NEW YORK — Volkswagen said Monday that it will fork over $500 gift cards to owners of VW diesel cars hit by its emissions cheating scandal, as well as a $500 credit that can be used at VW dealerships.
But dozens of unhappy Volkswagen owners say that the automaker’s so-called “goodwill program” isn’t nearly enough. They want the company to take the cars off their hands.
“I don’t want their $500,” said Steve Szabo, who bought his car last July. “They can keep their gratuities and buy this 2015 VW Golf TDI back, and I will take my hard earned money elsewhere.”
VW owners say that they feel trapped, worried that they won’t be able to resell a car that they’d paid a premium to buy. VW’s diesel cars promised exceptional fuel efficiency that was also better for the environment.
So far, Volkswagen officials have been mum about plans to repurchase cars. Instead, it says it’s focused on identifying a fix to the car’s emissions system, which is sending far more pollutants into the atmosphere than it’s supposed to.
Danny Lori called the goodwill offer from Volkswagen “beyond insulting.” He’s owned Volkswagen and Audi cars for the last 20 years, and bought his Audi A3 diesel specifically because of the claims that it was good for the environment.
“VW/Audi lied and tricked me into owning a highly polluting vehicle that I have been driving for four years,” he said. “They should HAVE to take my car back and return my money. It’s outrageous.”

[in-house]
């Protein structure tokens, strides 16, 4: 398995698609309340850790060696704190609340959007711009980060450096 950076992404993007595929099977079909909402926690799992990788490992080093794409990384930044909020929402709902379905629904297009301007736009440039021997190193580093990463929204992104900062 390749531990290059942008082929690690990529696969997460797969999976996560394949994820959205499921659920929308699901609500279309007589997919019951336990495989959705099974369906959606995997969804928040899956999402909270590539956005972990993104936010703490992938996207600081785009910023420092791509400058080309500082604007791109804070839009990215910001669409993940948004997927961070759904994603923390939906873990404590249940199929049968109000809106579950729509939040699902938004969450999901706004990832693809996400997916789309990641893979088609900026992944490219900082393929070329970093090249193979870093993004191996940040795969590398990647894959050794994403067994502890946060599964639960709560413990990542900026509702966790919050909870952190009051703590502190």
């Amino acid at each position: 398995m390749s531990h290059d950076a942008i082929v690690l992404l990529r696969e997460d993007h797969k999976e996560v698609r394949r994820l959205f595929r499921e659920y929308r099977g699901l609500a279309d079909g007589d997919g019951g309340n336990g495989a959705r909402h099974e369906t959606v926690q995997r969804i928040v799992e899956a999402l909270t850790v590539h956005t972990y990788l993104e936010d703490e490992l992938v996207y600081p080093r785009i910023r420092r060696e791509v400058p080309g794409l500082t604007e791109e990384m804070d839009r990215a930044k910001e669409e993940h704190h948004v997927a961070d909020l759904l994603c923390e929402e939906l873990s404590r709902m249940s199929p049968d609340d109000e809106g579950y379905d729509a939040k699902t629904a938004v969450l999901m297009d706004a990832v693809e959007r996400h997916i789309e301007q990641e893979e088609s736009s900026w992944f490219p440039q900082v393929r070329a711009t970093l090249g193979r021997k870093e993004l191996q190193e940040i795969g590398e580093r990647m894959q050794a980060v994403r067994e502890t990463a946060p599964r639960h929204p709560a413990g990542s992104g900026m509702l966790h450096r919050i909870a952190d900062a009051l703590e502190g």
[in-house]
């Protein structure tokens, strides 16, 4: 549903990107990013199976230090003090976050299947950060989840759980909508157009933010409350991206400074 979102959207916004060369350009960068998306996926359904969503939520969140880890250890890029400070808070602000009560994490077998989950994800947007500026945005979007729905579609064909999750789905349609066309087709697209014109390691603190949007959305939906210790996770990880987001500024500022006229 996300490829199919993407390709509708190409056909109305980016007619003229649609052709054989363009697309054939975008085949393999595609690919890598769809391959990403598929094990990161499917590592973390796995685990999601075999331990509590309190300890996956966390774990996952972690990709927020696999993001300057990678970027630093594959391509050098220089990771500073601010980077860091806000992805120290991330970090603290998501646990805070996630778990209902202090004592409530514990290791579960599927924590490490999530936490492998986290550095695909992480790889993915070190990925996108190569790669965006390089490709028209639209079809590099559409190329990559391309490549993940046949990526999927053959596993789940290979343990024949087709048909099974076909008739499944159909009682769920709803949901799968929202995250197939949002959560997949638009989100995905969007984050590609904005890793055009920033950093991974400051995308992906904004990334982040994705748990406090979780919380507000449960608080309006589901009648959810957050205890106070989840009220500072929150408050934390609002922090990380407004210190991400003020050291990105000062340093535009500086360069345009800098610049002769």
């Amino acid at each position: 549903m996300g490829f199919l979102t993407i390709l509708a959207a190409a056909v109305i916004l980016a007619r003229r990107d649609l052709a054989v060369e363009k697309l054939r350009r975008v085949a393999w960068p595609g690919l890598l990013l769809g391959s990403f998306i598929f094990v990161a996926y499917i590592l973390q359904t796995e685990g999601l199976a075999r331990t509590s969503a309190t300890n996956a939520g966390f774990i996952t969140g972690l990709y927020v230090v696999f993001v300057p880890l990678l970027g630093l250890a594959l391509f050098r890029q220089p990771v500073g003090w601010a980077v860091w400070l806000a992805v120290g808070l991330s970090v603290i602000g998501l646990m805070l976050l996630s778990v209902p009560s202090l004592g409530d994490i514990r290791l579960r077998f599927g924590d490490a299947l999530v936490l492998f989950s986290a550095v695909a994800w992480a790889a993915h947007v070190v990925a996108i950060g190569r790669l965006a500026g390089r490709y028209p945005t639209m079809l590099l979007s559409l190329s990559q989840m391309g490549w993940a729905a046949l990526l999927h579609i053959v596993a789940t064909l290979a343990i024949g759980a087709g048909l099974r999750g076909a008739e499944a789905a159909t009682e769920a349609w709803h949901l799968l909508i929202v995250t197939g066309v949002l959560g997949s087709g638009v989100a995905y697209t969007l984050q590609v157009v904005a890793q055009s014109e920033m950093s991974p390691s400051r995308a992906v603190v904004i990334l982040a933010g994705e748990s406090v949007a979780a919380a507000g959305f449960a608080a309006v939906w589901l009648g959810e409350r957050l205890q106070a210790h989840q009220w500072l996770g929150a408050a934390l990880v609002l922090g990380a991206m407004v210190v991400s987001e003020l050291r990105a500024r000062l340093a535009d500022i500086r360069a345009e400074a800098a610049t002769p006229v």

Brenda Andrews, who traveled about 250 miles from her home in eastern Oregon to Portland just to buy her VW, is equally enraged.
“The entire reason I bought my Jetta TDI sportwagen was a sham,” she said. “I kept telling myself that the emissions and clean diesel and excellent miles per gallon made up for the rough ride and loud road noise. I was misled when I purchased my car into thinking it was something other than it was. I want them to buy my car back.”
Richard Holmes, a San Francisco insurance agent, laments the fact that he still owes a lot of money on his VW car. “I feel betrayed by VW and systematically defrauded.”
Not every VW owner wants to unload their car, however. David Rosing, a systems engineer for NASA’s Jet Propulsion Laboratory working on the Mars mission says he’s angry with the company. But, he admits, “my wife loves the car. We’ve talked about, ‘What could we possibly replace it with?’” he said.
Rosing has calculated the excess emissions for the diesels he and his wife both drive, even with the faulty technology. And he still believes that in the end his cars are better for the environment than gasoline-powered cars.
He adds that diesel technology can be very clean if it’s done right, but worries that the VW scandal may kill the U.S. market for it.
“What I’m worried about is that diesels may now fall by the wayside,” he said.